Rampart is a fun game to begin with, and while the SNES port is hardly the most faithful, I feel it’s the version that best fits on consoles. Its campaign just presents a more consistent progression than the play-until-you-lose mentality of the arcade. More could have been done with it, but the developer could have also gotten away with a straight port, so the fact that they put in the extra effort is admirable.

It’s somewhat surprising that more wasn’t done with Rampart. While it was created by Atari Games and landed in Midway’s library before they went defunct and it went to Warner Bros. But they’ve really done nothing with Midway’s catalog in a long time, and that’s really unfortunate. Rampart isn’t the only game from them that could use a modern update. The SNES and Famicom versions are really the closest we’ve had to someone trying to build on the formula. You could argue that the tower defense genre has superseded it, but… You’d have a point.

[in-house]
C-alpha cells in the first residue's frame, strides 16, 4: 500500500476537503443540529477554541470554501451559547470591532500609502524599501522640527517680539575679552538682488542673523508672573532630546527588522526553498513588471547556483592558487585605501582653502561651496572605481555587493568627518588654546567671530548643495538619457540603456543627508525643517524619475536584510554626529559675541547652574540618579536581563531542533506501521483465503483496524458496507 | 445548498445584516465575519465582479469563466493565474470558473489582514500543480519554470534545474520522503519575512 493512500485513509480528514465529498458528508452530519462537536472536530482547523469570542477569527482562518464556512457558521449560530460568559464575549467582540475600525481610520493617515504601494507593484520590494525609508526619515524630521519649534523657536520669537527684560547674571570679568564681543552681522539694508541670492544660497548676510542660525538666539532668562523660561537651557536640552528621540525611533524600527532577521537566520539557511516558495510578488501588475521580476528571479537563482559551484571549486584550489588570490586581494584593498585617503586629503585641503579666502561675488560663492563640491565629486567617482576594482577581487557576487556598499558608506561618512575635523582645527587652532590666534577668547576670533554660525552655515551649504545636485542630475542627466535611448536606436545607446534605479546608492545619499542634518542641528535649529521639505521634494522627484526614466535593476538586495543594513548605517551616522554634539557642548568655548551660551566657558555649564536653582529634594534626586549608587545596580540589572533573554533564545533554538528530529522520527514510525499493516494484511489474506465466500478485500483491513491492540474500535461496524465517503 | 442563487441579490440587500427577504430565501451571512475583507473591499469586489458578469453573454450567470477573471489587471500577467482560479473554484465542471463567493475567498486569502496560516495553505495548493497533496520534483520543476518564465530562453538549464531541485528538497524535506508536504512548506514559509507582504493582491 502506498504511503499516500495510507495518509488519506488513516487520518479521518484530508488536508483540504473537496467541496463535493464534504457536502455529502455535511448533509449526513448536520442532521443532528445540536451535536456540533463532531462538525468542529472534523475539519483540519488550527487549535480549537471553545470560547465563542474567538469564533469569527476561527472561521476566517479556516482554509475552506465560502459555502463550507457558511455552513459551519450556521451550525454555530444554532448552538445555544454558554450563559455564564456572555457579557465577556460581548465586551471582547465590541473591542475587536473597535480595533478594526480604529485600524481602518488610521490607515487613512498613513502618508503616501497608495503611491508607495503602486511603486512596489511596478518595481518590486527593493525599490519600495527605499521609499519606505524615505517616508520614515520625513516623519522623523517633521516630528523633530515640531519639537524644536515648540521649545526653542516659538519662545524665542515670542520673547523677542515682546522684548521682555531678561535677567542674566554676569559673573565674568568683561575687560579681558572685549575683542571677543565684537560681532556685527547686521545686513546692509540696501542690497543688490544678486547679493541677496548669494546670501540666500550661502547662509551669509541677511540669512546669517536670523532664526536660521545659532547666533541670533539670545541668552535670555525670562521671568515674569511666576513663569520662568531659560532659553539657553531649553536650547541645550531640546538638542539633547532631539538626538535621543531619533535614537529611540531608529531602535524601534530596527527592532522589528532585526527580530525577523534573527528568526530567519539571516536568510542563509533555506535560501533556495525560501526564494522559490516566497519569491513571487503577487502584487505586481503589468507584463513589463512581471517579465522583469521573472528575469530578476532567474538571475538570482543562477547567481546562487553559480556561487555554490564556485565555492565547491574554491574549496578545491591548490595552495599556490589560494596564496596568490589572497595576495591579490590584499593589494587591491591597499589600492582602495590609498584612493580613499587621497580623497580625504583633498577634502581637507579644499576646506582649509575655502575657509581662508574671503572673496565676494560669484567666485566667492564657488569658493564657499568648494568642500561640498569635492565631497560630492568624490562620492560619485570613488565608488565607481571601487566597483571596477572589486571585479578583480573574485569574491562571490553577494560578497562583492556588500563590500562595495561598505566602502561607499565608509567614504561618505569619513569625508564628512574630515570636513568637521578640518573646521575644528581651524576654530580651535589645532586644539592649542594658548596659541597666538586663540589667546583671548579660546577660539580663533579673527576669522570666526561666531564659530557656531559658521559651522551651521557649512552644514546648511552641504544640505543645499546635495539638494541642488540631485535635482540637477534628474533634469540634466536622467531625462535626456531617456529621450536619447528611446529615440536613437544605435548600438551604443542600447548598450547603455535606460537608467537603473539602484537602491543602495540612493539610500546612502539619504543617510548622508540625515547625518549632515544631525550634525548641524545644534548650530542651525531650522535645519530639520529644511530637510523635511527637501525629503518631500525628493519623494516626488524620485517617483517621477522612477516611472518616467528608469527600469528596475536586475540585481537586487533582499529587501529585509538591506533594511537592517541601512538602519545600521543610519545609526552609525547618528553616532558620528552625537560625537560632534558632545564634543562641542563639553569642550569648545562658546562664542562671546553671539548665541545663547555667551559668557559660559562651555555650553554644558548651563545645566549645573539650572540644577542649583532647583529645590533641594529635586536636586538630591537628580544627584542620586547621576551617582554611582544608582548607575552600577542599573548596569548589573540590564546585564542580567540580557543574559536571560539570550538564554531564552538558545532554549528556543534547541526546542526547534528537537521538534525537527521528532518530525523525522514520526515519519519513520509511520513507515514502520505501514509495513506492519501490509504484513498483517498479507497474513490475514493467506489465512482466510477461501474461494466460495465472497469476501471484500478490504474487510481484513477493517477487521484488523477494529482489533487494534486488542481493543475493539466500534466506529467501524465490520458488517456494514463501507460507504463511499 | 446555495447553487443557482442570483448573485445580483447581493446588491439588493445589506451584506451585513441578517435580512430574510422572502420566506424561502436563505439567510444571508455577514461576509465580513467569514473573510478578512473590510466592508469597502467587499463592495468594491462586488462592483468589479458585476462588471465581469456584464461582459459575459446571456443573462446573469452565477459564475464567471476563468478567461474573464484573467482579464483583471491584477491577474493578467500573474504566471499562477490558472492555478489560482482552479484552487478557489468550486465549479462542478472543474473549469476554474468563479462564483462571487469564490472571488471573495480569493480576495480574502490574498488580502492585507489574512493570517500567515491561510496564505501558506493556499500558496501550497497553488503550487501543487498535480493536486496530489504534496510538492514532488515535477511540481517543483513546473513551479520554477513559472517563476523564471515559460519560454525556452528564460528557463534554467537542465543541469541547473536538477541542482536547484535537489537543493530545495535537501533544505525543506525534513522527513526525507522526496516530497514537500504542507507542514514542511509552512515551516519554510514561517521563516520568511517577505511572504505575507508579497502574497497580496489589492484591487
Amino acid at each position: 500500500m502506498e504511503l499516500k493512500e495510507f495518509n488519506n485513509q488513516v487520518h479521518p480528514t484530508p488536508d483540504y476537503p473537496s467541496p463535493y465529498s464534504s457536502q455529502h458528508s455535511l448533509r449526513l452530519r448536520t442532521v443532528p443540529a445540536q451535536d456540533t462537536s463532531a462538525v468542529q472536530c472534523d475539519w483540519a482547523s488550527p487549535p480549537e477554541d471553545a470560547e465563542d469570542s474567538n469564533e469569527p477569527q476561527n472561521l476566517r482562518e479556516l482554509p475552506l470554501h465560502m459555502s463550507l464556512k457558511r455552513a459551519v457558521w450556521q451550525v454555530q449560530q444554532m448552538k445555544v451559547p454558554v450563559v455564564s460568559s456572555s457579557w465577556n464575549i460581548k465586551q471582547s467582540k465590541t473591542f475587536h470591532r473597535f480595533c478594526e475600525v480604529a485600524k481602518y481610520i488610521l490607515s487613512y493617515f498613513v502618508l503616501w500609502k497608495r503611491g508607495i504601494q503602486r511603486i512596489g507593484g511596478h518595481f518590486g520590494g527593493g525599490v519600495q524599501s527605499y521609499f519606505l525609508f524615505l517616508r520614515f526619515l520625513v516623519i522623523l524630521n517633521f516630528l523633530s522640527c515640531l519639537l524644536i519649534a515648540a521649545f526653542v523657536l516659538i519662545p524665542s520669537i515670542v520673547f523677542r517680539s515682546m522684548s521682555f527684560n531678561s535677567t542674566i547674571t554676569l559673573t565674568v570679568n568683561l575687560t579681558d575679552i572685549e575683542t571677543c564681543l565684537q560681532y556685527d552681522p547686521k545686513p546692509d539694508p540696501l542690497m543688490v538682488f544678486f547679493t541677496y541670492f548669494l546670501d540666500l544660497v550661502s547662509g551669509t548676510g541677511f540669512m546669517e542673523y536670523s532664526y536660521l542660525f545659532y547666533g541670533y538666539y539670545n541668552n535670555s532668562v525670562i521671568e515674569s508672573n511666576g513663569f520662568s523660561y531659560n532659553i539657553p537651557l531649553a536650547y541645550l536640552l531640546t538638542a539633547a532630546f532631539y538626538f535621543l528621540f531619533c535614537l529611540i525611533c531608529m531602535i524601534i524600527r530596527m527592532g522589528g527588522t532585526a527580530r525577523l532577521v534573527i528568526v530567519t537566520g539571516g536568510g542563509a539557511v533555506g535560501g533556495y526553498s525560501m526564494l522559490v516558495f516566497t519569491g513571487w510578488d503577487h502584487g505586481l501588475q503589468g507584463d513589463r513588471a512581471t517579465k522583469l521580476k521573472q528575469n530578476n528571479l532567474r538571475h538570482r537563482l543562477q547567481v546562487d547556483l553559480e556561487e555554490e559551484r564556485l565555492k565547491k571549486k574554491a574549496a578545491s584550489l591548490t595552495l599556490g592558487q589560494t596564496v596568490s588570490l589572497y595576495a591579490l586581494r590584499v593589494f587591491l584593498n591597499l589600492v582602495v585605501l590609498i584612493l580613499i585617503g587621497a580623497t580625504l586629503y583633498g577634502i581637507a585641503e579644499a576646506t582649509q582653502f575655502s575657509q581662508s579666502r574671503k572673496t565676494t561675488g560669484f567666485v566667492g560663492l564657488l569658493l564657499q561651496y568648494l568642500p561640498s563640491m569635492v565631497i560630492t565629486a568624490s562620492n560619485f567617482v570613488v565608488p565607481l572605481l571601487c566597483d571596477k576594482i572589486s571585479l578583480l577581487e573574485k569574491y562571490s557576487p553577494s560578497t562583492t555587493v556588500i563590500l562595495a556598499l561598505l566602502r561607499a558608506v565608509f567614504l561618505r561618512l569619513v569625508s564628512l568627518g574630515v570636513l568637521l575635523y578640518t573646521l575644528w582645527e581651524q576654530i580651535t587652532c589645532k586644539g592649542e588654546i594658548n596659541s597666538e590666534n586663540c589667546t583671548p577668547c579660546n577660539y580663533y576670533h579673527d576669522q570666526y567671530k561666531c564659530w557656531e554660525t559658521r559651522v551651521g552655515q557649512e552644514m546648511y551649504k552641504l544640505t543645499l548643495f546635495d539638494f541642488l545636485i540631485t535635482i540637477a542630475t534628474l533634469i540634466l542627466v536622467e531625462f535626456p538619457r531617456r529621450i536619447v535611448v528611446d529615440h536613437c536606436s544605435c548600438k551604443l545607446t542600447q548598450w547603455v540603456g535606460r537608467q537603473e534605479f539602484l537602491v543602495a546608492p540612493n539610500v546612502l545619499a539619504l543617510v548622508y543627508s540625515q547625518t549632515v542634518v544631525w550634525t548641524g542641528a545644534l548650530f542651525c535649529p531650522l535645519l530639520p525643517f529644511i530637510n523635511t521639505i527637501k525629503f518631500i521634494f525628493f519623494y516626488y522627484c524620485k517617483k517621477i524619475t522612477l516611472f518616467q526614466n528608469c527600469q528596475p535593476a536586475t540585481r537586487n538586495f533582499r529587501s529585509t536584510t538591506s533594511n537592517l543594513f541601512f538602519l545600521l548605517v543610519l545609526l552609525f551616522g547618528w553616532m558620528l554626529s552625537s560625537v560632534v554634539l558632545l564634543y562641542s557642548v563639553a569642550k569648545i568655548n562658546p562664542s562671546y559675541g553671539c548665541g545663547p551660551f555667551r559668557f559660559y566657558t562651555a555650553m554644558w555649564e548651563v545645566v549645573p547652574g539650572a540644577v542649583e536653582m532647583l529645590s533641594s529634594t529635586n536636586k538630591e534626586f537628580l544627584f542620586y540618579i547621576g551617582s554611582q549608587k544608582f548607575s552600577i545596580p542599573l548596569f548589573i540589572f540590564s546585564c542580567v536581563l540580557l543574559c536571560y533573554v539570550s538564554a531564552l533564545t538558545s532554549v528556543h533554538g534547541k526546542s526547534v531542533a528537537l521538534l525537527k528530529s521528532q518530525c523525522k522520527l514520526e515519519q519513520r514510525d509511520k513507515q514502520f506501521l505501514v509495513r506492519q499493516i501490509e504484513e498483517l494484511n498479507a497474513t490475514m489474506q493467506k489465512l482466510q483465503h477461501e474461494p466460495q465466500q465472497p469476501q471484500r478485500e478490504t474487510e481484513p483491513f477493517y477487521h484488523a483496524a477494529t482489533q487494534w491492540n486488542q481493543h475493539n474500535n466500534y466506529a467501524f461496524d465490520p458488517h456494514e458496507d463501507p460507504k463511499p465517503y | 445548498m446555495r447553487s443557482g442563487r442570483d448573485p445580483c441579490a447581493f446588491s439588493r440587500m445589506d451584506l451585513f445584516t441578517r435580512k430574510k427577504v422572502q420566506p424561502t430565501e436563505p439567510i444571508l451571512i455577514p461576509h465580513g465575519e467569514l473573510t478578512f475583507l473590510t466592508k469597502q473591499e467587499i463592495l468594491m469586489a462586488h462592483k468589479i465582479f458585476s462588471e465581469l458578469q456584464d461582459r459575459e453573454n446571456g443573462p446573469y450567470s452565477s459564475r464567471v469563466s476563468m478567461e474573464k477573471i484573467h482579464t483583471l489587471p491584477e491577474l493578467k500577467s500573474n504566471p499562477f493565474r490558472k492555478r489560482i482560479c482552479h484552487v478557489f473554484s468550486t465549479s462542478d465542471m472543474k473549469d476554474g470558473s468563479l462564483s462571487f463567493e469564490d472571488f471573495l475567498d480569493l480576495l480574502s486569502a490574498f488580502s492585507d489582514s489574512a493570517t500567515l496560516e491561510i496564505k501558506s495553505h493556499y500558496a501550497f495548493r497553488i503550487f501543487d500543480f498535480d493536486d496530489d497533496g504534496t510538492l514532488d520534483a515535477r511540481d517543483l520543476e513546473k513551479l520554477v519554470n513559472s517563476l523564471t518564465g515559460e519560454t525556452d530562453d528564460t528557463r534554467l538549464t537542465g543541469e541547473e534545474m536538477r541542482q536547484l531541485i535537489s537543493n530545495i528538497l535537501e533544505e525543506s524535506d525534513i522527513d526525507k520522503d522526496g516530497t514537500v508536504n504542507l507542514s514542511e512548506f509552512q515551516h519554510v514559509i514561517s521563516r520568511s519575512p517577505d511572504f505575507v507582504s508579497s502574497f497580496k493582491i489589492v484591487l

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Zoey Handley
Staff Writer - Zoey is a gaming gadabout. She got her start blogging with the community in 2018 and hit the front page soon after. Normally found exploring indie experiments and retro libraries, she does her best to remain chronically uncool.